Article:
This work reports on a comprehensive examination of the electrical and thermal properties of vertical Schottky diodes fabricated on (2¯01)- and (001)-oriented samples of β-Ga2O3. The temperature-dependent current–voltage (IV) and capacitance–voltage (CV) data were gathered and analyzed down to 60 K. Deep level transient spectroscopy (DLTS) was used to study bulk and interface defects in the two materials from approx. 325 K down to 60 K. In the bulk (2¯01) material, an electron trap was observed at EC−0.46 eV, with a capture cross section of 1.6 × 10−14 cm2 and a lambda-corrected maximum trap density of 9.08 × 1015 cm−3. These results and others indicate that the electron trap is a strong candidate for the well-known E1 defect in β-Ga2O3 based on recent investigations. Additionally, in the (2¯01) material, the smooth modulation typical of interface states is evident at temperatures below 275 K. The (001) samples manifested what is likely the E2* electron trap at EC−0.68 eV, with a capture cross section of 1.64 × 10−15 cm2 and a lambda-corrected maximum trap density of 8.85 × 1015 cm−3. The presence of the E2* defect, in particular, is a contrast to the findings of recent DLTS investigations on β-Ga2O3, which report that E2* emerged only after low-energy proton irradiation. These results help to further map out the defect signatures found in β-Ga2O3 materials, which are of vital importance in the design and fabrication of future β-Ga2O3 devices.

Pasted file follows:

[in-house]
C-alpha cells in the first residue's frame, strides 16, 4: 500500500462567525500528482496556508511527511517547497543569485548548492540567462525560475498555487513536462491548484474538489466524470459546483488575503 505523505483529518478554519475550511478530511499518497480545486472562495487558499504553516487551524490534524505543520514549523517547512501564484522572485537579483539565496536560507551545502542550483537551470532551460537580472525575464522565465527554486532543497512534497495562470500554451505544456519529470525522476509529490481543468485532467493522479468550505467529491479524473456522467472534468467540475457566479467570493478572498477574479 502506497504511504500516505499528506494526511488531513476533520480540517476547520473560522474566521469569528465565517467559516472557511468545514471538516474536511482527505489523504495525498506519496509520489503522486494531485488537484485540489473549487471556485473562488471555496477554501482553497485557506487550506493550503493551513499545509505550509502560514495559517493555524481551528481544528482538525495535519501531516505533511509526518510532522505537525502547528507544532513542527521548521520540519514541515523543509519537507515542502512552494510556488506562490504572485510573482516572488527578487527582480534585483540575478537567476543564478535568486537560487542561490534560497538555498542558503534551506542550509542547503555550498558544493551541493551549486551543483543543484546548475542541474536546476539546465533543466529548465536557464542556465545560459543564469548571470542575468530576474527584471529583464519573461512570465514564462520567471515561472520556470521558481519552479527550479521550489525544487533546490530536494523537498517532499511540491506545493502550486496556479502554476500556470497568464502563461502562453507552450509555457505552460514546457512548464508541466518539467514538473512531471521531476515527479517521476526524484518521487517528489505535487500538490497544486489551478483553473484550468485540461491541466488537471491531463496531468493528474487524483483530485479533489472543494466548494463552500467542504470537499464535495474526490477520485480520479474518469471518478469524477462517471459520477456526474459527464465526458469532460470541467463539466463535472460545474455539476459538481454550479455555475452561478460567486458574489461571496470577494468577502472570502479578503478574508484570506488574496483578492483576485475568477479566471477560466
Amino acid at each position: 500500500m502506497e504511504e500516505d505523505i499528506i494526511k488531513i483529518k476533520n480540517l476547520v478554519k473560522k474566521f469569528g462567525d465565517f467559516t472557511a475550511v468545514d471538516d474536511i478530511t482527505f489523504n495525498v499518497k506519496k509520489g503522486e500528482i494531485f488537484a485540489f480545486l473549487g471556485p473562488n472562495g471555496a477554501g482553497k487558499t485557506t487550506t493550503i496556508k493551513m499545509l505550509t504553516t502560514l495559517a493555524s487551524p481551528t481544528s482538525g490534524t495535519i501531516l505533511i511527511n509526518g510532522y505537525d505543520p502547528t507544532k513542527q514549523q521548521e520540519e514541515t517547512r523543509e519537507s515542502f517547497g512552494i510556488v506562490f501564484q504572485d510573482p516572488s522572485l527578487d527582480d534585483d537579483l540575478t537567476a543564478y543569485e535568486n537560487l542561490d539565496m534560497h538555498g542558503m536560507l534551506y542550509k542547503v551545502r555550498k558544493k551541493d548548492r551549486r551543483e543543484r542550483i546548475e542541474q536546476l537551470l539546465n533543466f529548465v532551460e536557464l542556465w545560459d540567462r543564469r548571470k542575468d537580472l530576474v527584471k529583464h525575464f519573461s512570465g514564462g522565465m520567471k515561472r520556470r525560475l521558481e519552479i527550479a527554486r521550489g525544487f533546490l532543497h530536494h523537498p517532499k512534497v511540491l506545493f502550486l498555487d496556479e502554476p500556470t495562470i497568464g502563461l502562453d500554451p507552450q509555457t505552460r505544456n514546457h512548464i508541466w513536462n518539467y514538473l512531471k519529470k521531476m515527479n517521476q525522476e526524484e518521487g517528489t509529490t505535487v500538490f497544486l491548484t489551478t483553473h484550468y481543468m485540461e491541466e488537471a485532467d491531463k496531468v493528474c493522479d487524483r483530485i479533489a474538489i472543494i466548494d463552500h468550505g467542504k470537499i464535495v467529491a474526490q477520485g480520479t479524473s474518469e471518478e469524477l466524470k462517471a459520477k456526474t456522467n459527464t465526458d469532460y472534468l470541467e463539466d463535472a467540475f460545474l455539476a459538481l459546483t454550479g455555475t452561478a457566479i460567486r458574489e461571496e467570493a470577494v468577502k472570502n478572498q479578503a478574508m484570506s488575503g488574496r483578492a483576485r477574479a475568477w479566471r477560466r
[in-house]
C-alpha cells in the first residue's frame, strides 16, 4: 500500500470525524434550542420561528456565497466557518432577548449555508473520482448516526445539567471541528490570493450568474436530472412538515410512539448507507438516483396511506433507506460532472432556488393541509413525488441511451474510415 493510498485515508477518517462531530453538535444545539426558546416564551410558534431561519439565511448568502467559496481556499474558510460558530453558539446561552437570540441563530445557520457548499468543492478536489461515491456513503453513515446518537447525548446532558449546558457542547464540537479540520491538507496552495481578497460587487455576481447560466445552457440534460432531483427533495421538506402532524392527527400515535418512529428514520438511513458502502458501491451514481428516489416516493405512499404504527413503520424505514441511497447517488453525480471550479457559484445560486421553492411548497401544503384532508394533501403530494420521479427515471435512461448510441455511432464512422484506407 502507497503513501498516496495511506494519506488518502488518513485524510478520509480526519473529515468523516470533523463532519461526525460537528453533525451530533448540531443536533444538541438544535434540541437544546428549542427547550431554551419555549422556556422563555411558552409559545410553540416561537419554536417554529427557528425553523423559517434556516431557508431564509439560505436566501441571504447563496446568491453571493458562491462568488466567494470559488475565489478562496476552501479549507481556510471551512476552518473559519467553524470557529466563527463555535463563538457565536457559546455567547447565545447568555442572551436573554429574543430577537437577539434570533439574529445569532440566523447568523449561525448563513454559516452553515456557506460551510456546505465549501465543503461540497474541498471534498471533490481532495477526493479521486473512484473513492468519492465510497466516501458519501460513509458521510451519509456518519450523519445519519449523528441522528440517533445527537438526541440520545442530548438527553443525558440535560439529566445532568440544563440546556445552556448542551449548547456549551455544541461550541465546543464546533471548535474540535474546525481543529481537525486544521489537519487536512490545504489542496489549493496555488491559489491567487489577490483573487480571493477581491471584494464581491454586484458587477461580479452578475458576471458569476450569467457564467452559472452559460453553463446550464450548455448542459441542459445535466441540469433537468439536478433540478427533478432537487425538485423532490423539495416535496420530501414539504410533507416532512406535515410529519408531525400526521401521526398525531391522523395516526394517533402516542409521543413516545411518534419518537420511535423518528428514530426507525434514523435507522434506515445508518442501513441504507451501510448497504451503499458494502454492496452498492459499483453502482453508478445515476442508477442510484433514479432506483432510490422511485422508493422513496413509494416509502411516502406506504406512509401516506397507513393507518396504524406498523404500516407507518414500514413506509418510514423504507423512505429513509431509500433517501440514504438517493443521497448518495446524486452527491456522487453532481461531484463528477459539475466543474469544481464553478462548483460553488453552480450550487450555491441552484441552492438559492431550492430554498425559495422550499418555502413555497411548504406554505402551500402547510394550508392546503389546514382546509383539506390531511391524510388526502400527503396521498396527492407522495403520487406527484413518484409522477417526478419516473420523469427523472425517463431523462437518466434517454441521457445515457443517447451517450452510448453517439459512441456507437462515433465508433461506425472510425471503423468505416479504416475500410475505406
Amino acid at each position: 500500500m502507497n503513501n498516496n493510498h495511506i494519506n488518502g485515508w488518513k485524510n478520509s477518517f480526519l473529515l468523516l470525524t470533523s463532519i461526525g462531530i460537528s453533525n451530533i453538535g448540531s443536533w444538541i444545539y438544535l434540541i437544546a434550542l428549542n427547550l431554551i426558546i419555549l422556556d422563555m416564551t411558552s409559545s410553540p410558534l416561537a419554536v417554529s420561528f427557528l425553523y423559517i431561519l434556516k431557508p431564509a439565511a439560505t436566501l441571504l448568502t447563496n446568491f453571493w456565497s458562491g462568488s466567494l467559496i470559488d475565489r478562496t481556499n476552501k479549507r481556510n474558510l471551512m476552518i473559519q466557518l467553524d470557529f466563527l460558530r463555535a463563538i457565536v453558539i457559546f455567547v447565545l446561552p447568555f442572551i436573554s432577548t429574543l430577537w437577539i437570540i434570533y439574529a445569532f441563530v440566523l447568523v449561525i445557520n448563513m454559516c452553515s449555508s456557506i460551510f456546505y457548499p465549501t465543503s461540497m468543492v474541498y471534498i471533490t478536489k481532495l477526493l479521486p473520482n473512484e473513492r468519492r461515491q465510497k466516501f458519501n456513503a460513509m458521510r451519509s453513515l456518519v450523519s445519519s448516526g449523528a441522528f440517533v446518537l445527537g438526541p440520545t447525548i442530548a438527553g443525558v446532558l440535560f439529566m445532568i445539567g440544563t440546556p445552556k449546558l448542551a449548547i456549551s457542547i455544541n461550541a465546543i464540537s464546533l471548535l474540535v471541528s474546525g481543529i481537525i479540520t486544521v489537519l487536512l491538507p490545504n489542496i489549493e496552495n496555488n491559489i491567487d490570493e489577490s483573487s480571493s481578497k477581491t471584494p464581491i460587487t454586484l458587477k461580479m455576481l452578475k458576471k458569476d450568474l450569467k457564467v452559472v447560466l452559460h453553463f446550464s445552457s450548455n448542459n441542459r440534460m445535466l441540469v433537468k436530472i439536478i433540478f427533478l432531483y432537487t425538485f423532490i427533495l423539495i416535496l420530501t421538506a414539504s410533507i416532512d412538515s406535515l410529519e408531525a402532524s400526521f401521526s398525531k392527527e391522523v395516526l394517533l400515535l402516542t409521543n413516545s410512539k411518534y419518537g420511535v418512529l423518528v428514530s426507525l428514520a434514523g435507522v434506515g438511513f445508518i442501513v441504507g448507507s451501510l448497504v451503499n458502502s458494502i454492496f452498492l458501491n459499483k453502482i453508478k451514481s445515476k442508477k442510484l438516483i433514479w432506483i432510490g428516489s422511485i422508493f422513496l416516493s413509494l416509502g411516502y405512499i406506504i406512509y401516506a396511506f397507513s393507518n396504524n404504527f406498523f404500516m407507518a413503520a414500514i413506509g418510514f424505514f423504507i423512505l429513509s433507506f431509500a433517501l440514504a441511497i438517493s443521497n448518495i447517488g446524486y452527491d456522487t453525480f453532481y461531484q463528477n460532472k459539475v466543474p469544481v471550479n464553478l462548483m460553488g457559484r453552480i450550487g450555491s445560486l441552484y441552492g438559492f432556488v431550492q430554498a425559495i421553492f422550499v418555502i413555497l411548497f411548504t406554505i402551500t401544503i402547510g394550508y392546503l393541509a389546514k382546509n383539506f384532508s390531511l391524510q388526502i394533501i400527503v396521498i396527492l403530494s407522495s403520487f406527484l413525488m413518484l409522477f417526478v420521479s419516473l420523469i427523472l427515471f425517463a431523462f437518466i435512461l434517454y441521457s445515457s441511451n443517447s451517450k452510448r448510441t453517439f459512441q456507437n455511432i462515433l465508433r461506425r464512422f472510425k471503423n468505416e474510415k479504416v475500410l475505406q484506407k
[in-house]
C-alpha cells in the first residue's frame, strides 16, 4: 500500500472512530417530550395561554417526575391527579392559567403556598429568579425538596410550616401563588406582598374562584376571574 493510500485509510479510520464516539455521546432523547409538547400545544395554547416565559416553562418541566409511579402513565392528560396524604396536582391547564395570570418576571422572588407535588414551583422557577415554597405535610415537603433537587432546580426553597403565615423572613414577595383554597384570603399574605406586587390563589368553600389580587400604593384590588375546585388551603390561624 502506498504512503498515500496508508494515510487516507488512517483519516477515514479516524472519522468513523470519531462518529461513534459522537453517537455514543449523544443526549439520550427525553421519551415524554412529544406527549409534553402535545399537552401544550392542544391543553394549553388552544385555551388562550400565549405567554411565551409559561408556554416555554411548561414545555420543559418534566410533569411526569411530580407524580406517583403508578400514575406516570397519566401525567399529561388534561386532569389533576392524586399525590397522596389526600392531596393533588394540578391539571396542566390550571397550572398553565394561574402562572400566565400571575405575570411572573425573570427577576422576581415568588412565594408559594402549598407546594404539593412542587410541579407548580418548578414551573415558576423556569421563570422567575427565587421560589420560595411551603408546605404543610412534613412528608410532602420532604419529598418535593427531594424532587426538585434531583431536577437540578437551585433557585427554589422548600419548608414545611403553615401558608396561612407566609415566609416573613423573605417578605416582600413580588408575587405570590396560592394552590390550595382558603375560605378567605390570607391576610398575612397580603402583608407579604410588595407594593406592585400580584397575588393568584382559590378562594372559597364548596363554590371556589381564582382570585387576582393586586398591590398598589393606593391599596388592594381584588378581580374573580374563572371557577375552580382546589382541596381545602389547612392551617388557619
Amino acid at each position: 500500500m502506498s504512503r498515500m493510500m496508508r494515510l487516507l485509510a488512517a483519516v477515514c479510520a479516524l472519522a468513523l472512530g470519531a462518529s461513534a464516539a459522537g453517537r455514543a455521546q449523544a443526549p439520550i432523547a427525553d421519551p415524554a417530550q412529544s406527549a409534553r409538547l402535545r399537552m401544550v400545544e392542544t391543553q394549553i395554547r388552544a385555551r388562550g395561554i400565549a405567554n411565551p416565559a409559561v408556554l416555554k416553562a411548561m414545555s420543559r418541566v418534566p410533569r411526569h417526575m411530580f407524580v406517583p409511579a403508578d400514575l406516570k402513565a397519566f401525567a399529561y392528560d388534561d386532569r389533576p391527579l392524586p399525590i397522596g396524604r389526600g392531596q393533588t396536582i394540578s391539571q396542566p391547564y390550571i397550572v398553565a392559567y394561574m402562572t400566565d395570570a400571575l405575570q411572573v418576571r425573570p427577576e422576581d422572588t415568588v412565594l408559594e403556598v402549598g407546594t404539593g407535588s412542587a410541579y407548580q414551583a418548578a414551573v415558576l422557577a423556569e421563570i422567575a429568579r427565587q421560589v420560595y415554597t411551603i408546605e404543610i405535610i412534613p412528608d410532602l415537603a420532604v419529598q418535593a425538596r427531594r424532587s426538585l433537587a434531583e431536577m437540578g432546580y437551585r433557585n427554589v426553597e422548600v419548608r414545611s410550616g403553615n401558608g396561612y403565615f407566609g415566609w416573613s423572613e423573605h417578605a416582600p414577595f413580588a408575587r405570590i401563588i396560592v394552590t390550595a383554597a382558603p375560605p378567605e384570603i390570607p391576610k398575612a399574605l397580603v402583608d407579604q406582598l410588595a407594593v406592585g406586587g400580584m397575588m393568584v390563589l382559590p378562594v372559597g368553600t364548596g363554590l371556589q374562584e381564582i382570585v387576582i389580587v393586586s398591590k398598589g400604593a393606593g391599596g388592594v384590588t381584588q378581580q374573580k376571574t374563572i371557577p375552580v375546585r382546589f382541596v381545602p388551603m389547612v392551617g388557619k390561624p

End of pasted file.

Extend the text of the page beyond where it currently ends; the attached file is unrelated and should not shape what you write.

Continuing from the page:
Beta-phase gallium oxide (β-Ga2O3) has enjoyed a resurgence in research interest over the past several years. This interest stems from a number of its material properties: the ultra-wide bandgap of 4.6–4.9 eV; a widely tunable n-type conductivity range between 1016 and 1019 cm−3; a high theoretical breakdown field of 8 MV/cm; a high electron saturation velocity of 2 × 107 cm/s; a large Baliga's Figure of Merit (BFOM) of 3444 εμEc3; and the availability of large high-quality single-crystal substrates.1 In particular, the ultra-wide bandgap enables deep ultraviolet (DUV), high-power applications, and harsh-environment applications, i.e., operating under ionizing radiation. The β-Ga2O3 crystal structure is in the C2/m space group, with lattice constants a = 1.22 nm, b = 0.303 nm, c = 0.580 nm, and angle β = 103.8°.1,2 The result of this arrangement is a strong cleavage plane parallel to the (100) surfaces, which allows for a simple facile cleavage and a mechanical exfoliation of thin flakes that may be transferred to any arbitrary substrate. This mechanical exfoliation of β-Ga2O3, similar to that of other 2D materials such as graphene and the transition metal dichalcogenides, has resulted in a wide range of novel device studies.3–5